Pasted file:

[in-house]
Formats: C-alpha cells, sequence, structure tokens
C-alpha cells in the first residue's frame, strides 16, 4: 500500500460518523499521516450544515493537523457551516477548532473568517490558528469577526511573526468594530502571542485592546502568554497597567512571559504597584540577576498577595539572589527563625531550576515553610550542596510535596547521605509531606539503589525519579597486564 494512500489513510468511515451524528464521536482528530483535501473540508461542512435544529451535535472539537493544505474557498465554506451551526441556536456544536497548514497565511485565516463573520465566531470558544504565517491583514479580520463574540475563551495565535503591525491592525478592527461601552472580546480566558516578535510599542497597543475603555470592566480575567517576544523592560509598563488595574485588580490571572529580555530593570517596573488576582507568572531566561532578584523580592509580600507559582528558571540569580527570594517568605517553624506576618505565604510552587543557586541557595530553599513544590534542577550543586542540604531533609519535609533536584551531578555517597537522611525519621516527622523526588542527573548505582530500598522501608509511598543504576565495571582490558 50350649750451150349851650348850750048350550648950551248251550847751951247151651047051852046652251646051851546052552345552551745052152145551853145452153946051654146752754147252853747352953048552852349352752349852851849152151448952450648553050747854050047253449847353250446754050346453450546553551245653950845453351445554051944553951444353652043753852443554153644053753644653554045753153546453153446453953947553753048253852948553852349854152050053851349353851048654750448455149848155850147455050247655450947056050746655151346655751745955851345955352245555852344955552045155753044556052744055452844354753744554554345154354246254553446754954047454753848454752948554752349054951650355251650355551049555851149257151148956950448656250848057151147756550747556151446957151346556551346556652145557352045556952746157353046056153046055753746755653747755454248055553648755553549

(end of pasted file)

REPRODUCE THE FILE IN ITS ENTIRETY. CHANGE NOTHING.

[in-house]
Formats: C-alpha cells, sequence, structure tokens
C-alpha cells in the first residue's frame, strides 16, 4: 500500500460518523499521516450544515493537523457551516477548532473568517490558528469577526511573526468594530502571542485592546502568554497597567512571559504597584540577576498577595539572589527563625531550576515553610550542596510535596547521605509531606539503589525519579597486564 494512500489513510468511515451524528464521536482528530483535501473540508461542512435544529451535535472539537493544505474557498465554506451551526441556536456544536497548514497565511485565516463573520465566531470558544504565517491583514479580520463574540475563551495565535503591525491592525478592527461601552472580546480566558516578535510599542497597543475603555470592566480575567517576544523592560509598563488595574485588580490571572529580555530593570517596573488576582507568572531566561532578584523580592509580600507559582528558571540569580527570594517568605517553624506576618505565604510552587543557586541557595530553599513544590534542577550543586542540604531533609519535609533536584551531578555517597537522611525519621516527622523526588542527573548505582530500598522501608509511598543504576565495571582490558 50350649750451150349851650348850750048350550648950551248251550847751951247151651047051852046652251646051851546052552345552551745052152145551853145452153946051654146752754147252853747352953048552852349352752349852851849152151448952450648553050747854050047253449847353250446754050346453450546553551245653950845453351445554051944553951444353652043753852443554153644053753644653554045753153546453153446453953947553753048253852948553852349854152050053851349353851048654750448455149848155850147455050247655450947056050746655151346655751745955851345955352245555852344955552045155753044556052744055452844354753744554554345154354246254553446754954047454753848454752948554752349054951650355251650355551049555851149257151148956950448656250848057151147756550747556151446957151346556551346556652145557352045556952746157353046056153046055753746755653747755454248055553648755553549